Better profit and debt level at record low

Kathmandu's Dunedin outlet. Photo: Linda Robertson
Kathmandu's Dunedin outlet. Photo: Linda Robertson
Tight inventory and cost controls have paid dividends for sport and leisure retailer Kathmandu, which posted an increased $38million after-tax profit and achieved record low debt levels.

For its year to July, Kathmandu's sales revenue grew 4.6% to $445.3million, earnings before interest and tax gained 7.8% to $57million and reported after-tax profit was up 13.5% to $38million.

The final 9c-per-share dividend took the full year to a record 13c per share. Kathmandu shares rose 2.2% to $2.20 following the announcement.

Kathmandu CEO Xavier Simonet said the company achieved strong same-store sales growth, driven by new products and digital content.

''In addition to top-line growth, continued cost control and working capital efficiency delivered very solid profit growth,'' he said.

Total sales growth in Australia was up 7.9% and New Zealand 3.3%, while its gross margin declined from 62.6% to 62%, which sat in the middle of its long-term target range.

Inventory was down 6.5%, from $95.4million to $89.2million.

Mr Simonet said the company had targeted inventory buying and allocation and improved its sell through in key promotions, which contributed to working capital efficiency.

''The reduction in inventory continues to demonstrate the benefits of investments made in forecasting and planning technology,'' he said.

Mr Simonet said Kathmandu's financial position continued to strengthen during the year and ended it with lower inventory and record low net debt; down from $36.8million a year ago to $6.9million.

Forsyth Barr broker Damian Foster said a ''key highlight'' for Kathmandu was its material debt reduction, with debt gearing now ''very conservative'' at 2.1% and down from 18.1% in full year 2015, he said.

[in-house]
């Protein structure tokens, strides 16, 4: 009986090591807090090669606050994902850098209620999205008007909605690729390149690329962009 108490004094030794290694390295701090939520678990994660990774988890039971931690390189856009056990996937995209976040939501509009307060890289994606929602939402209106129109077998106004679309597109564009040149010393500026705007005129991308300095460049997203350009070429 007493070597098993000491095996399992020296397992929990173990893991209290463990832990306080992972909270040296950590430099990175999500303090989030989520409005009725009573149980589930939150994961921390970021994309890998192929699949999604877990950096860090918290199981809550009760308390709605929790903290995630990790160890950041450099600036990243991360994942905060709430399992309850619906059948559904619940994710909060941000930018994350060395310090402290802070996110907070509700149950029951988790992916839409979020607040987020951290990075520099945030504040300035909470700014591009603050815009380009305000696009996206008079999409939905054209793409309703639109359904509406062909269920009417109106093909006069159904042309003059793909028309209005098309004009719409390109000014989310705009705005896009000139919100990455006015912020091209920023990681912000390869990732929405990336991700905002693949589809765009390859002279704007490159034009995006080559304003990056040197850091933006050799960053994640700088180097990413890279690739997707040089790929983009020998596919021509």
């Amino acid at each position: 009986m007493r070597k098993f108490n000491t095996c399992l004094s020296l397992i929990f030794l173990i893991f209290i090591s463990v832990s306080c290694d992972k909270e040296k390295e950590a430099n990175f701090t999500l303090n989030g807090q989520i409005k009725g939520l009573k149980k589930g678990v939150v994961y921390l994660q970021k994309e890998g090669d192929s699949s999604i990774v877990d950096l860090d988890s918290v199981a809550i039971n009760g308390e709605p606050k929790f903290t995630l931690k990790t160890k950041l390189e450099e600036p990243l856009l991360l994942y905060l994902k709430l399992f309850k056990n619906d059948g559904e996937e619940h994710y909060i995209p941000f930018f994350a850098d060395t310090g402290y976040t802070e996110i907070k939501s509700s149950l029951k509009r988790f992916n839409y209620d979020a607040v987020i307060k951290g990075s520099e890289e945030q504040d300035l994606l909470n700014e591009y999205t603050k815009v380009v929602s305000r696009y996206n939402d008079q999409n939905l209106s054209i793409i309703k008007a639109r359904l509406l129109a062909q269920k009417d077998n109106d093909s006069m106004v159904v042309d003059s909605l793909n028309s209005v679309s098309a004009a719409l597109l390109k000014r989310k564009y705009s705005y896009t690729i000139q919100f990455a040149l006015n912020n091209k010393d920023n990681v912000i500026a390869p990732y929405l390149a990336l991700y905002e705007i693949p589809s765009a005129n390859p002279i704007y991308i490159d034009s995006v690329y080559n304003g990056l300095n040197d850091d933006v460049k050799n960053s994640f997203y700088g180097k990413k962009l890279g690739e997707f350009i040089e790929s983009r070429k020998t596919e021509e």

''This has been a key strategic focus and has been primarily underpinned by significant improvements in inventory management; particularly evident in the material reduction in inventory levels per store,'' Mr Foster said.

Around 2014-15, Kathmandu suffered seasonal lacklustre sales results, profit warnings and downgrades, lost $100million in market capitalisation and a halved share price, then had to fend off a hostile 100% takeover bid by almost 20% shareholder Rod Duke, of the Briscoes Group.

Mr Foster said overall results were stronger from Australian outlets and more ''modest'' from New Zealand.

''The key negative for New Zealand was a meaningful pullback in gross margins to 57.9% against 60.1% a year ago,'' he said.

A lack of outlook commentary from Kathmandu was expected, given winter sales next year would be the key driver of full-year profitability.

Mr Simonet said in the year ahead, Kathmandu aimed to continue to grow its core markets, with gross margin and operating efficiency a key management focus.

''We have now delivered two successive years of strong profit growth and four successive quarters of same-store sales growth,'' he said.

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